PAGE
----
Helical Piers Cost vs Concrete Footings
If you thought that digging holes and placing concrete footers were the only two options, think again: helical piers. But what exactly does this system comprise, and how much does it cost in comparison to regular concrete footers?
During the drilling process, steel poles are pushed into the ground until they come into contact with solid rock or load-bearing soil. In a standard concrete foundation, the ground is dug up about 12 feet, but your footers remain resting in soil. This increases the likelihood of settling and foundation concerns in the future.
Comparison Of Helical Piers Cost vs Concrete Footings
It costs around $186 to construct each pier, and two piers are needed each hole. You’re looking at something in the neighborhood of $373 per hole, and a project normally requires 6 to 12 of them according to the perimeter length of the foundation footprint. It costs between $2,285 to $3,004 to work with hard materials.
Hard materials, such as concrete, might cost different prices depending on the specifics of your project. The important thing to remember is that, not only are you spending a considerable amount of time excavating and pouring concrete, you’re also spending thousands of dollars in labor.
Following the completion of the excavation project, it is necessary to calculate in the cost of yard restoration to be reimbursed.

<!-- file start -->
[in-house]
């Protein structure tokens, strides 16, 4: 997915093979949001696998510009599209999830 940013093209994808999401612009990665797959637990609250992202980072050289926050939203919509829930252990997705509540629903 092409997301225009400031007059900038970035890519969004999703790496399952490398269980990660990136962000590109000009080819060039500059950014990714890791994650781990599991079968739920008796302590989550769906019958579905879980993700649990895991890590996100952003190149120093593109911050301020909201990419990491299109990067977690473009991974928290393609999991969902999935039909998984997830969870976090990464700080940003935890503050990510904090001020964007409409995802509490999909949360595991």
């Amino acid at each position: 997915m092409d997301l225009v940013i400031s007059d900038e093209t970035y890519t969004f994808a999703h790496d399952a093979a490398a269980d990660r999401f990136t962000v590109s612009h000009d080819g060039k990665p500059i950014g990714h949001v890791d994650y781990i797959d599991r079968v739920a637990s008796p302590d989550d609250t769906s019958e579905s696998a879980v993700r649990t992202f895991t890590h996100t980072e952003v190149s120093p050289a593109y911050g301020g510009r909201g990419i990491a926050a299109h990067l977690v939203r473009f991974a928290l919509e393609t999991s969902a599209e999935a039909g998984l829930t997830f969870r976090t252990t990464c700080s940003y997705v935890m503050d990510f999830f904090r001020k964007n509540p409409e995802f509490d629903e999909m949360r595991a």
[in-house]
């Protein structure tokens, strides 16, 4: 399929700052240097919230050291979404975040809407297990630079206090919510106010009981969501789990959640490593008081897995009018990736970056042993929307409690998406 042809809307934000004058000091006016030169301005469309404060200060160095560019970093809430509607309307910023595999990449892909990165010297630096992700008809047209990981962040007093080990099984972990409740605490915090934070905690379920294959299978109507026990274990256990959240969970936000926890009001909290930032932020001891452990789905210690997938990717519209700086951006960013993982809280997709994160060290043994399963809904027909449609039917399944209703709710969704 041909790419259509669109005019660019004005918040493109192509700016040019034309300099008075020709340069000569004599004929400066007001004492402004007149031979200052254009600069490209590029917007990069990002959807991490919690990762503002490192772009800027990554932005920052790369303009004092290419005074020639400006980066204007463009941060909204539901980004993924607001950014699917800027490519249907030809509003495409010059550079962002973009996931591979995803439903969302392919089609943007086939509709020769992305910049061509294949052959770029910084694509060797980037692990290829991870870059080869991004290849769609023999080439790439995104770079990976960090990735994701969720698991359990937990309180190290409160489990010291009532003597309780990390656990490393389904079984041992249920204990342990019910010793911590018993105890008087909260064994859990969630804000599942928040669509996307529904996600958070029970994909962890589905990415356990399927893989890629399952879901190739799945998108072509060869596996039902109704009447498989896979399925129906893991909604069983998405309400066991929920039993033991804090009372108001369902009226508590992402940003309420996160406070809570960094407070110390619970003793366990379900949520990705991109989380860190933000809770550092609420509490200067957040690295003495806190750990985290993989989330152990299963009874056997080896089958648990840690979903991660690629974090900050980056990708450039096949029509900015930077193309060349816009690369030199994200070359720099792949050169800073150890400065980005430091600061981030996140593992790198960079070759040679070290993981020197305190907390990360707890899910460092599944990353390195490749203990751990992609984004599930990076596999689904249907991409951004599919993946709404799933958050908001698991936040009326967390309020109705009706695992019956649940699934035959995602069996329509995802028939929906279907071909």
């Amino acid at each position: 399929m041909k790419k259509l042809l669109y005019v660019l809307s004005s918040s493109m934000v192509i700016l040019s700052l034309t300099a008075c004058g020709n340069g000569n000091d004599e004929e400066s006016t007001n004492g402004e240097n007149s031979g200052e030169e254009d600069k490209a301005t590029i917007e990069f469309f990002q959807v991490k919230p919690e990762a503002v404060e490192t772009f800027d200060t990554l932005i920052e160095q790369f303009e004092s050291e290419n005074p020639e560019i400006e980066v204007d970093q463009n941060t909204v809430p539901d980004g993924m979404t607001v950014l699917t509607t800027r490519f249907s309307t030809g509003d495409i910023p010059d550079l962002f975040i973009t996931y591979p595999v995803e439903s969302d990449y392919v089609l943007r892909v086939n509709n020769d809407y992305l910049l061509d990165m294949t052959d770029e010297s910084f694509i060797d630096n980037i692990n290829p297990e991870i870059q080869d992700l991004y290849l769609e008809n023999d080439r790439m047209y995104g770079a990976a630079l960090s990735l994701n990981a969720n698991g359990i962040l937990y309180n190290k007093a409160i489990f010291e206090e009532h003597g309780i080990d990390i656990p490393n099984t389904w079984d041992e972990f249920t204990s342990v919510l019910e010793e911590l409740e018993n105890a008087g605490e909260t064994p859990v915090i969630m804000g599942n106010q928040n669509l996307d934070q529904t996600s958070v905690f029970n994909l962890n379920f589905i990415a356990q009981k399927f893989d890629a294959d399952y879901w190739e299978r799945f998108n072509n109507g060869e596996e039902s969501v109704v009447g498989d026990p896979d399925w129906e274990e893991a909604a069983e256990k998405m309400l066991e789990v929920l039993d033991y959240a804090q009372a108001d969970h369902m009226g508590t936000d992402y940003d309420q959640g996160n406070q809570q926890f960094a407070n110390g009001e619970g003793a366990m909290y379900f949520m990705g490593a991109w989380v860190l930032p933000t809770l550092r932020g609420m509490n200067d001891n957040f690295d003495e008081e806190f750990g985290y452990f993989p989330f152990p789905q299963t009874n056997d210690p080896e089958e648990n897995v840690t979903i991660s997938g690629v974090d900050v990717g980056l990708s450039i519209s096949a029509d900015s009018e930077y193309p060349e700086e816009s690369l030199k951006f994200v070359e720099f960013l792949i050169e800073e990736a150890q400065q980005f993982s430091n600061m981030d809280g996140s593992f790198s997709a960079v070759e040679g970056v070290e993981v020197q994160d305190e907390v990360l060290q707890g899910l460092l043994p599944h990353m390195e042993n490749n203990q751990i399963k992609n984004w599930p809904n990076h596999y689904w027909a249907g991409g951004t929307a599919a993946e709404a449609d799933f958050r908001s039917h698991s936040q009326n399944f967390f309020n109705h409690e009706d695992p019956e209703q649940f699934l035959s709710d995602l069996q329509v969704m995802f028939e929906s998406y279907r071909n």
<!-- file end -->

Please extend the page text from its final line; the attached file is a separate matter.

Overall, the installation piers is at least 27% more efficient than excavating, and many property owners discover that piers are the same price or less expensive than digging for a sturdier, more stable system than they anticipated.
That may seem like a high amount to pay for one pier, and you may be correct in your assessment. However, as a point of contrast, consider concrete piers. In this case, a pit must be excavated and concrete poured to serve as a foundation for the structure. Concreting piers in gardens and other pier applications is most certainly the most often utilized solution for pier construction.
Cost Efficiency Relation Between Helical Piers And Concrete Footings
- No more digging holes. With helical piers, there’s no longer a need to dig massive holes or to brace them to prevent collapse. This speeds up the project, but it also means you don’t have to take on the expense of paying highly skilled, trained builders and contractors to manually dig holes.
- Less yard repair. When you use a traditional footer system, you’re potentially digging up and destroying large swaths of the homeowner’s yard. With the pier system, you don’t have to take on that expense or hassle.
- Quicker installation. Using the helical piers takes about thirty minutes a hole. For an entire project, that means you can allot about one half day. With digging, contractors had to allow at least two days for the actual excavation, one day for concrete, one days for inspection, and another day just in case something went wrong (foul weather, waylaid concrete delivery, inspection reschedule). That’s upwards of five days in hassle and labor expense with digging and less than one day with helical piers.
- No curing required: Related with the point above about the “Quick installation”. In the comparison helial piers cost vs concrete footings, a clear advantage for helical piers is that they do not have a curing time.
- Verifiable load capacity. When digging holes, the contractor had to verify the ground was solid by hand. With helical piers, you use a machine that actually gives you a verifiable, accurate, specific reading.